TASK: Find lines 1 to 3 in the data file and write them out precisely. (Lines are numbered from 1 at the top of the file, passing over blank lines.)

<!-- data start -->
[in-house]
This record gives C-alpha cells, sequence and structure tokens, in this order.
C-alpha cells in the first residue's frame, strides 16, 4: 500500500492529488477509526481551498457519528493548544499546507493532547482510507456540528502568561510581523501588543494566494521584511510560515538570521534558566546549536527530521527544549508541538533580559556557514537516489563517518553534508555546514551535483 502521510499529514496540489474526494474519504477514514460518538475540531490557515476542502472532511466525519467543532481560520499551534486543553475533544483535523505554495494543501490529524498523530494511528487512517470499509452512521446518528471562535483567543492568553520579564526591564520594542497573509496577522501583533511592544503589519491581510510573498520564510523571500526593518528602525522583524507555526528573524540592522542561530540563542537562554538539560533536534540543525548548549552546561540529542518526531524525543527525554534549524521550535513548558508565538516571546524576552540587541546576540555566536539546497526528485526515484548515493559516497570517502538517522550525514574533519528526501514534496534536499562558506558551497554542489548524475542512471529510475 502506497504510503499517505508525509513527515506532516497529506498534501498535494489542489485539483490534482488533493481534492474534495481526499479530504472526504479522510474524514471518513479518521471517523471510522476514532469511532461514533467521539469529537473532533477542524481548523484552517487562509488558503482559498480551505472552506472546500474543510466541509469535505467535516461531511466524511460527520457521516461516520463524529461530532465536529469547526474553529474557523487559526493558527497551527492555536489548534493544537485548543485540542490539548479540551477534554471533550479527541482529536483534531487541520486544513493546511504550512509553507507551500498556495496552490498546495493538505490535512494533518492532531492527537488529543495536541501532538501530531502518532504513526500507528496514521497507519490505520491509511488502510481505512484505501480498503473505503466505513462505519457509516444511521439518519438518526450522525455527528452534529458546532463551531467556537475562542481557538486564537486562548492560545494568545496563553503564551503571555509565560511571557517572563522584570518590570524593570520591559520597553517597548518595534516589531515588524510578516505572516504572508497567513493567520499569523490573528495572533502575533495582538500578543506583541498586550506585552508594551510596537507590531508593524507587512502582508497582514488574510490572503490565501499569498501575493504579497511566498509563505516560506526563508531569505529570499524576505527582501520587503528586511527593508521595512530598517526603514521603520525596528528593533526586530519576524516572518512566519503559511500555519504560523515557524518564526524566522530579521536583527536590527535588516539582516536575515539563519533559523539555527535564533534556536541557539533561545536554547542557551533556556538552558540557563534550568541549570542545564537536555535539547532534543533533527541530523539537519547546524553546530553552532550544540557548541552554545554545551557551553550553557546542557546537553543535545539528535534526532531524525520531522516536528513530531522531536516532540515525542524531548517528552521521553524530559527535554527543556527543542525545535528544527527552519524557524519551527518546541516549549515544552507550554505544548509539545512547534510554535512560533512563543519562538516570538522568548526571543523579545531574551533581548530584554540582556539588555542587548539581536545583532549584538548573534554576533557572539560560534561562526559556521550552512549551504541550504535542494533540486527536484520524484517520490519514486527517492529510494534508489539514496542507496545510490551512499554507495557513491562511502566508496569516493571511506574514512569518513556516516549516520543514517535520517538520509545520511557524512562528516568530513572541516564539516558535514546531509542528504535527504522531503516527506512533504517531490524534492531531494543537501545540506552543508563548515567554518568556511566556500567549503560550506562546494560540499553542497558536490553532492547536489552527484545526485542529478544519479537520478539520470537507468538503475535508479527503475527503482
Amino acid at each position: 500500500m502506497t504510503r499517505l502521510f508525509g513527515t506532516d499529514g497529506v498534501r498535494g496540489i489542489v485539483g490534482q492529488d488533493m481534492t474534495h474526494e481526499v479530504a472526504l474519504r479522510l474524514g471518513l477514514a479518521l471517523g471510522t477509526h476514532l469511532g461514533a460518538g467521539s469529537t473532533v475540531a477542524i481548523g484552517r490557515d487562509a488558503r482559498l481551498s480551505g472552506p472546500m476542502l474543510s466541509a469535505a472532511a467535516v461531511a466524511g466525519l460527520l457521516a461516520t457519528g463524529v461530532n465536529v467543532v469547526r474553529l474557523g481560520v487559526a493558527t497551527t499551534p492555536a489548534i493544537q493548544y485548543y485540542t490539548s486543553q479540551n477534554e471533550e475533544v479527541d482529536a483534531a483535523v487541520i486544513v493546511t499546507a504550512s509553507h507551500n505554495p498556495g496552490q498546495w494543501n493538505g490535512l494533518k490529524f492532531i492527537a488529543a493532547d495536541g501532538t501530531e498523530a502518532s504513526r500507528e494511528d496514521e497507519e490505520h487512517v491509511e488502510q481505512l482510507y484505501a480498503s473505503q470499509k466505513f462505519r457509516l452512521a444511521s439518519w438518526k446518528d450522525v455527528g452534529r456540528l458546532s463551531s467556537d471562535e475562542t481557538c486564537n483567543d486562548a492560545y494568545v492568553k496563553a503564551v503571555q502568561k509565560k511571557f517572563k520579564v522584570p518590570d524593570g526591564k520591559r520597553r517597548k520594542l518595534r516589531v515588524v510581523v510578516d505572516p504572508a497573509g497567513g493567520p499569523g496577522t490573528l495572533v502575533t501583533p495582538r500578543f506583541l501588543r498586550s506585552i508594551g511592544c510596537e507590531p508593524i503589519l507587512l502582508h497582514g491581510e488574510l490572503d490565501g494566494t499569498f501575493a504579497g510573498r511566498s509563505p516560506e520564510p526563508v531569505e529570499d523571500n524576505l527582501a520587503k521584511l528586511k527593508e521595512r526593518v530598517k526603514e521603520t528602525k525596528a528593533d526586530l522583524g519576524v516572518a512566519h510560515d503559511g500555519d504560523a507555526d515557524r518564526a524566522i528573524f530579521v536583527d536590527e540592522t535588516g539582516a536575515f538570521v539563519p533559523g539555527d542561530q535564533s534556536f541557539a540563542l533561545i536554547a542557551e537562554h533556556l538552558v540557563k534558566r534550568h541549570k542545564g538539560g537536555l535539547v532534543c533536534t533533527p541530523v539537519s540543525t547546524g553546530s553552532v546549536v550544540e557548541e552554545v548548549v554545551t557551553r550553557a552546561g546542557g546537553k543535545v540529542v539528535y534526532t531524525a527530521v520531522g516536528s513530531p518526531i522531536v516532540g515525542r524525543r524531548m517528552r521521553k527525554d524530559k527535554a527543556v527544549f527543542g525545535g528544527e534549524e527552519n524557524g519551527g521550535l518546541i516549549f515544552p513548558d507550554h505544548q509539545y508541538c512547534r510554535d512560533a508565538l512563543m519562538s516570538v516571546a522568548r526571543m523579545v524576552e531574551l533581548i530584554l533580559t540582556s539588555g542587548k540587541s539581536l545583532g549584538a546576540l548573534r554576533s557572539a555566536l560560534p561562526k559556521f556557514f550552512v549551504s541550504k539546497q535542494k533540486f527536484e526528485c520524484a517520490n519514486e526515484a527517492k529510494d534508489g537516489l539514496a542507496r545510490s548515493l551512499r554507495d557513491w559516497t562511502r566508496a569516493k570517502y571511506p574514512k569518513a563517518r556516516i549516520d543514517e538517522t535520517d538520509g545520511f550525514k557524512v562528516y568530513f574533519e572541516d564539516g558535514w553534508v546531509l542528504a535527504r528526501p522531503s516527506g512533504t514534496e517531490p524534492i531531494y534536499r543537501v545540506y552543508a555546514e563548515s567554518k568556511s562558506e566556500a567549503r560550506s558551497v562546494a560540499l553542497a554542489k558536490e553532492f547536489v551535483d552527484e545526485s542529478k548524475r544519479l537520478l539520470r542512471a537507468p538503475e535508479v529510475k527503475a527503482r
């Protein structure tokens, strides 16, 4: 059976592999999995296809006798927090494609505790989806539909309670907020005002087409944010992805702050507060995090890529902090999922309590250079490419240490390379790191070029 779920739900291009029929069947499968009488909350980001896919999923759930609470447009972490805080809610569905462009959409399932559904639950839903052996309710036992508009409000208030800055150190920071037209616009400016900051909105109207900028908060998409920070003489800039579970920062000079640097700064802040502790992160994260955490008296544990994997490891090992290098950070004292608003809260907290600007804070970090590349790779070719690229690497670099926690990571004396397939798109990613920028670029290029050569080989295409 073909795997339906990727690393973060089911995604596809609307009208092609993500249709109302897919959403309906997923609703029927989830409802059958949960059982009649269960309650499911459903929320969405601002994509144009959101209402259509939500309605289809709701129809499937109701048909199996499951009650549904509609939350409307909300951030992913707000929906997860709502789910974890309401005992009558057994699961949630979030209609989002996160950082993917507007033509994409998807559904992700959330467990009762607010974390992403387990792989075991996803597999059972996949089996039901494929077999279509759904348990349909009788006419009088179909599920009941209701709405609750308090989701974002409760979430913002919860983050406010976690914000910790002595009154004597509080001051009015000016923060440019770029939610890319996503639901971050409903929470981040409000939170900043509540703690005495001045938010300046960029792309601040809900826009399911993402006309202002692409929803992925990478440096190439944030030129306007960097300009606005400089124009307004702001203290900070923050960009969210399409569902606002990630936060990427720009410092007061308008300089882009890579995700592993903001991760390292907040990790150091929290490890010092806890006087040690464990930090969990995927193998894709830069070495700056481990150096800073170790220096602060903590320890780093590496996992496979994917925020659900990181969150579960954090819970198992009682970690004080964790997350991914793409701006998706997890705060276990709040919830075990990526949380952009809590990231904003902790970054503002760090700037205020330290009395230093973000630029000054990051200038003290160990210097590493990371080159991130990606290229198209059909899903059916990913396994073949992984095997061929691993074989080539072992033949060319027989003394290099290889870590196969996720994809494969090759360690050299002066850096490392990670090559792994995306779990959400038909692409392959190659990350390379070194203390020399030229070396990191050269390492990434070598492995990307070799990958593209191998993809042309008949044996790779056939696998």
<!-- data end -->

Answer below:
[in-house]
This record gives C-alpha cells, sequence and structure tokens, in this order.
C-alpha cells in the first residue's frame, strides 16, 4: 500500500492529488477509526481551498457519528493548544499546507493532547482510507456540528502568561510581523501588543494566494521584511510560515538570521534558566546549536527530521527544549508541538533580559556557514537516489563517518553534508555546514551535483 502521510499529514496540489474526494474519504477514514460518538475540531490557515476542502472532511466525519467543532481560520499551534486543553475533544483535523505554495494543501490529524498523530494511528487512517470499509452512521446518528471562535483567543492568553520579564526591564520594542497573509496577522501583533511592544503589519491581510510573498520564510523571500526593518528602525522583524507555526528573524540592522542561530540563542537562554538539560533536534540543525548548549552546561540529542518526531524525543527525554534549524521550535513548558508565538516571546524576552540587541546576540555566536539546497526528485526515484548515493559516497570517502538517522550525514574533519528526501514534496534536499562558506558551497554542489548524475542512471529510475 502506497504510503499517505508525509513527515506532516497529506498534501498535494489542489485539483490534482488533493481534492474534495481526499479530504472526504479522510474524514471518513479518521471517523471510522476514532469511532461514533467521539469529537473532533477542524481548523484552517487562509488558503482559498480551505472552506472546500474543510466541509469535505467535516461531511466524511460527520457521516461516520463524529461530532465536529469547526474553529474557523487559526493558527497551527492555536489548534493544537485548543485540542490539548479540551477534554471533550479527541482529536483534531487541520486544513493546511504550512509553507507551500498556495496552490498546495493538505490535512494533518492532531492527537488529543495536541501532538501530531502518532504513526500507528496514521497507519490505520491509511488502510481505512484505501480498503473505503466505513462505519457509516444511521439518519438518526450522525455527528452534529458546532463551531467556537475562542481557538486564537486562548492560545494568545496563553503564551503571555509565560511571557517572563522584570518590570524593570520591559520597553517597548518595534516589531515588524510578516505572516504572508497567513493567520499569523490573528495572533502575533495582538500578543506583541498586550506585552508594551510596537507590531508593524507587512502582508497582514488574510490572503490565501499569498501575493504579497511566498509563505516560506526563508531569505529570499524576505527582501520587503528586511527593508521595512530598517526603514521603520525596528528593533526586530519576524516572518512566519503559511500555519504560523515557524518564526524566522530579521536583527536590527535588516539582516536575515539563519533559523539555527535564533534556536541557539533561545536554547542557551533556556538552558540557563534550568541549570542545564537536555535539547532534543533533527541530523539537519547546524553546530553552532550544540557548541552554545554545551557551553550553557546542557546537553543535545539528535534526532531524525520531522516536528513530531522531536516532540515525542524531548517528552521521553524530559527535554527543556527543542525545535528544527527552519524557524519551527518546541516549549515544552507550554505544548509539545512547534510554535512560533512563543519562538516570538522568548526571543523579545531574551533581548530584554540582556539588555542587548539581536545583532549584538548573534554576533557572539560560534561562526559556521550552512549551504541550504535542494533540486527536484520524484517520490519514486527517492529510494534508489539514496542507496545510490551512499554507495557513491562511502566508496569516493571511506574514512569518513556516516549516520543514517535520517538520509545520511557524512562528516568530513572541516564539516558535514546531509542528504535527504522531503516527506512533504517531490524534492531531494543537501545540506552543508563548515567554518568556511566556500567549503560550506562546494560540499553542497558536490553532492547536489552527484545526485542529478544519479537520478539520470537507468538503475535508479527503475527503482